One important step for GfK involved migrating from multiple cloud providers to just a single one. The team chose VMware.
“VMware is the market leader for on-premises virtualisation and hybrid-cloud solutions, so it was only logical to tackle the next project for the future together,” says Hesselink.
Migration to the VMware-based environment was integrated into existing hardware simply and smoothly in April 2020. Going forward, GfK’s new hybrid cloud model will establish a harmonised core system complete with VMware Cloud on AWS, VMware Cloud Foundation with vRealize Cloud Management and a volume rising from an initial 500 VMs to a total of 4,000 VMs.
“We are modernising, protecting and scaling our applications with the world’s leading hybrid cloud solution: VMware Cloud on AWS, following VMware on Google Cloud Platform,” adds Hesselink.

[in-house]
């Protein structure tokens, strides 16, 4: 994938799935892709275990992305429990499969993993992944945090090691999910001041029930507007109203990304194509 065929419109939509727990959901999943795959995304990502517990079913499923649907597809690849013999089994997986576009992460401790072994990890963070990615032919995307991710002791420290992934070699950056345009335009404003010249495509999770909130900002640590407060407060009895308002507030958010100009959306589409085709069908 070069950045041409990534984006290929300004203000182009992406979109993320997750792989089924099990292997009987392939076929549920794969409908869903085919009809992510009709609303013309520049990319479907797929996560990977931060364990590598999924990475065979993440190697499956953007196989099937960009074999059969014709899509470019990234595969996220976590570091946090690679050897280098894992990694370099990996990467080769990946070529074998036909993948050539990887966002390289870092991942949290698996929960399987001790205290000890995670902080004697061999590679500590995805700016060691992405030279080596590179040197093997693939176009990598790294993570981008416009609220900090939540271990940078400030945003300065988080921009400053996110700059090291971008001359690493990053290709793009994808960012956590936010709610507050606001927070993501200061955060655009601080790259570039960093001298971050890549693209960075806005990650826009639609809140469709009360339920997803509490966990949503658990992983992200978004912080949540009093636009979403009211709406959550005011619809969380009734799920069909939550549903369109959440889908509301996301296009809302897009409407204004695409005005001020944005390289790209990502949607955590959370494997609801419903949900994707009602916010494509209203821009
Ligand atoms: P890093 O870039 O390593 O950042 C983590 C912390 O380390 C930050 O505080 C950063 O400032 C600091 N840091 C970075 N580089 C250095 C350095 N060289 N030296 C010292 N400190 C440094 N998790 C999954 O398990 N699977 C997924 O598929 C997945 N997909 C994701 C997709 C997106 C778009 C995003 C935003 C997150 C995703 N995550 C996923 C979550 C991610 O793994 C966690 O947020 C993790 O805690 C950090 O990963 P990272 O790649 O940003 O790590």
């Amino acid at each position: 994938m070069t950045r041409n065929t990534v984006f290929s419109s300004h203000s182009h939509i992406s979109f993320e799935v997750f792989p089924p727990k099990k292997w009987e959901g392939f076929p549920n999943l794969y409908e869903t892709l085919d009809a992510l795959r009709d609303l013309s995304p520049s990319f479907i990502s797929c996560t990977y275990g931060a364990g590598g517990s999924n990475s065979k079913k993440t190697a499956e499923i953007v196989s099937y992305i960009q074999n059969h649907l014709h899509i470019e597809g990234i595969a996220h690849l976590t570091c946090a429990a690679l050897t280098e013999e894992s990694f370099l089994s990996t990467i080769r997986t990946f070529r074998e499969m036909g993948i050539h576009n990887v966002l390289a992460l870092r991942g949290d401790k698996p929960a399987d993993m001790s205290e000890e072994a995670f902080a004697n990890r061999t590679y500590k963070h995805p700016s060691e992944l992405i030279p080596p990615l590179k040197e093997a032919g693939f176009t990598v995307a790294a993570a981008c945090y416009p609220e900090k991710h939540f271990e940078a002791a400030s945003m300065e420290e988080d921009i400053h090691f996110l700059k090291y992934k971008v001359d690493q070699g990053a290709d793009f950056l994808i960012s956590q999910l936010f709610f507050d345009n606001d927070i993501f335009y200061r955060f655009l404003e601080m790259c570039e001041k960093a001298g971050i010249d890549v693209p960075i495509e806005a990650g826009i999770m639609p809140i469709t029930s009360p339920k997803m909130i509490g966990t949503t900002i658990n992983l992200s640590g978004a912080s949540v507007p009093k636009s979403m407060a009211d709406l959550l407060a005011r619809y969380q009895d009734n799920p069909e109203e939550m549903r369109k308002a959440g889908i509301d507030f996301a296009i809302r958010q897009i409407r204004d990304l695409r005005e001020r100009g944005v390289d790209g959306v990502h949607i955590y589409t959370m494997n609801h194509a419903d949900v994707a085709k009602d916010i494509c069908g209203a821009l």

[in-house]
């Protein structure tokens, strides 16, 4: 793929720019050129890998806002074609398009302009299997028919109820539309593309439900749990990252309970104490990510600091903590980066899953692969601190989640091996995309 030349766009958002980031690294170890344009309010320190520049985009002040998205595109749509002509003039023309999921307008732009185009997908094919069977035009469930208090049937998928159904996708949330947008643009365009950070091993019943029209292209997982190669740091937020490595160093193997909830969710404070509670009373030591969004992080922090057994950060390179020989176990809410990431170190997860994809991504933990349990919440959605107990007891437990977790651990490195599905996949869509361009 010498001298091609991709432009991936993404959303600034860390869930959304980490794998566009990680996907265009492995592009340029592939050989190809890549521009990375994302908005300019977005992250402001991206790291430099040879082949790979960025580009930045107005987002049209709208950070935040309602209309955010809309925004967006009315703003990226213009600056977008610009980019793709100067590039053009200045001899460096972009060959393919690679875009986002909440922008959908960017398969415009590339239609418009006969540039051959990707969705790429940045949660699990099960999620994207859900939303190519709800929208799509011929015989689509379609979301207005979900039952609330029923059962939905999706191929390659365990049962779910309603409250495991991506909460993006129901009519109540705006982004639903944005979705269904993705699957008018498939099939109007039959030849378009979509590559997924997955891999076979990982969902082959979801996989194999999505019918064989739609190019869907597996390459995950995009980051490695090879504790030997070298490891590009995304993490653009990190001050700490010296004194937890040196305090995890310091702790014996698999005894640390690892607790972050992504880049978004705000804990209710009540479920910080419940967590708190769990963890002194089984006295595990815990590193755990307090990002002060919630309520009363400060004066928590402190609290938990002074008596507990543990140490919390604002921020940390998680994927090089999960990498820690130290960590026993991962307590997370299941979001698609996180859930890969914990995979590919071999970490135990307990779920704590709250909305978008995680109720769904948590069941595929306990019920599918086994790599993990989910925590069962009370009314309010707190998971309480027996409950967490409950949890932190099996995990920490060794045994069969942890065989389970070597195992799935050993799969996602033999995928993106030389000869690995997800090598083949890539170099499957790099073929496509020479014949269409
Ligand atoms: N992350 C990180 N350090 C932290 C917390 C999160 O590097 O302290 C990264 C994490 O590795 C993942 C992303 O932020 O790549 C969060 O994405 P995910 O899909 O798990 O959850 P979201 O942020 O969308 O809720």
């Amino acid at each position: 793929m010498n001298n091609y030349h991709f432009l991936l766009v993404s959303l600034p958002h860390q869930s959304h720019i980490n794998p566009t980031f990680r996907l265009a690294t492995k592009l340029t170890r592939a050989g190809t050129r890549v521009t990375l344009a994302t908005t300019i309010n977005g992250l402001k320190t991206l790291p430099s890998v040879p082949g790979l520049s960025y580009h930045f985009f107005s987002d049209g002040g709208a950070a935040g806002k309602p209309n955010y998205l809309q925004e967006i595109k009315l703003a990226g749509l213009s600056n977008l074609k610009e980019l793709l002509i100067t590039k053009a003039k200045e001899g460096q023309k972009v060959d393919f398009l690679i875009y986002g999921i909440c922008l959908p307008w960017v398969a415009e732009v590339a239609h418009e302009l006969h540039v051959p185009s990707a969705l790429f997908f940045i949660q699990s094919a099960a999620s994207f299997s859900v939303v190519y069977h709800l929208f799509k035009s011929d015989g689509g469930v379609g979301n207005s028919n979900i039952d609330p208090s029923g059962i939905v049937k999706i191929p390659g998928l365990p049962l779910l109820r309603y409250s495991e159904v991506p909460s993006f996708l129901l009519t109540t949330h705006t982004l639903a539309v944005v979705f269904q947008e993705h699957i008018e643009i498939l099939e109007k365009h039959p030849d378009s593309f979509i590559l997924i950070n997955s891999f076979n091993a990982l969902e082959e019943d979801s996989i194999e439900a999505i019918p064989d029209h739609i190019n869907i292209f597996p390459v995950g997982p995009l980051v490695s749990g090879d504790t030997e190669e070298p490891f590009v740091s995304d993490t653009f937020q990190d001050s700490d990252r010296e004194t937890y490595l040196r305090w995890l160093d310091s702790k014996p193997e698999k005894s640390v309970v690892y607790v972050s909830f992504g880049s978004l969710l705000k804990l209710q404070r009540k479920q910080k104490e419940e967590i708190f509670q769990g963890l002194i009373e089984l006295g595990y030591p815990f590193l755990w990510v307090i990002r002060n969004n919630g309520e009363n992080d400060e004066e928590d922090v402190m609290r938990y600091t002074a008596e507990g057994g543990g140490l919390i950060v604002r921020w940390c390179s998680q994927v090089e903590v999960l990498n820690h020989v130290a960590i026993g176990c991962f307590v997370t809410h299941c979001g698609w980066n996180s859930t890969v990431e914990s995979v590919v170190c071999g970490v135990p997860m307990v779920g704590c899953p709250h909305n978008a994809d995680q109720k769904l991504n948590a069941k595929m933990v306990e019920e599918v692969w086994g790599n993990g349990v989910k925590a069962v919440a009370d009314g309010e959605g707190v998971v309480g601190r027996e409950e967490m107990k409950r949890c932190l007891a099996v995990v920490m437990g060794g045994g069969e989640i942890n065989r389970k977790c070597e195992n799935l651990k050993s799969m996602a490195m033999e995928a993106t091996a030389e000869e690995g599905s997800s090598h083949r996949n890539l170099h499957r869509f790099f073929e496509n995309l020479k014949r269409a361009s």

The hybrid cloud-based infrastructure also empowers GfK to respond to new and future projects with astonishing agility: Resources can now be shifted quickly and easily from the private to the public cloud – without modifying the nature of interaction with the environment.
The gfknewron project is a good example – the company’s latest AI-powered product is based exclusively on public cloud technology. The consistency guaranteed by VMware Cloud on AWS eases the burden on both regular staff and the IT team. Better still, since the teams are already familiar with the VMware environment, the learning curve for upskilling is short.
One very important factor for the GfK was that VMware Cloud on AWS constituted an investment in future-proof technology that will stay relevant.
“The new cloud-based infrastructure comprising VMware Cloud on AWS and VMware Cloud Foundation forges a successful link between on-premises and cloud-based solutions,” says Hesselink. “That in turn enables GfK to efficiently develop its own modern applications and solutions.
“In market research, everything is data-driven. So, we need the best technological basis to efficiently process large volumes of data and consistently distill them into logical insights that genuinely benefit the client.
“We transform data and information into actionable knowledge that serves as a sustainable driver of business growth. VMware Cloud on AWS is an investment in a platform that helps us be well prepared for whatever the future may hold.”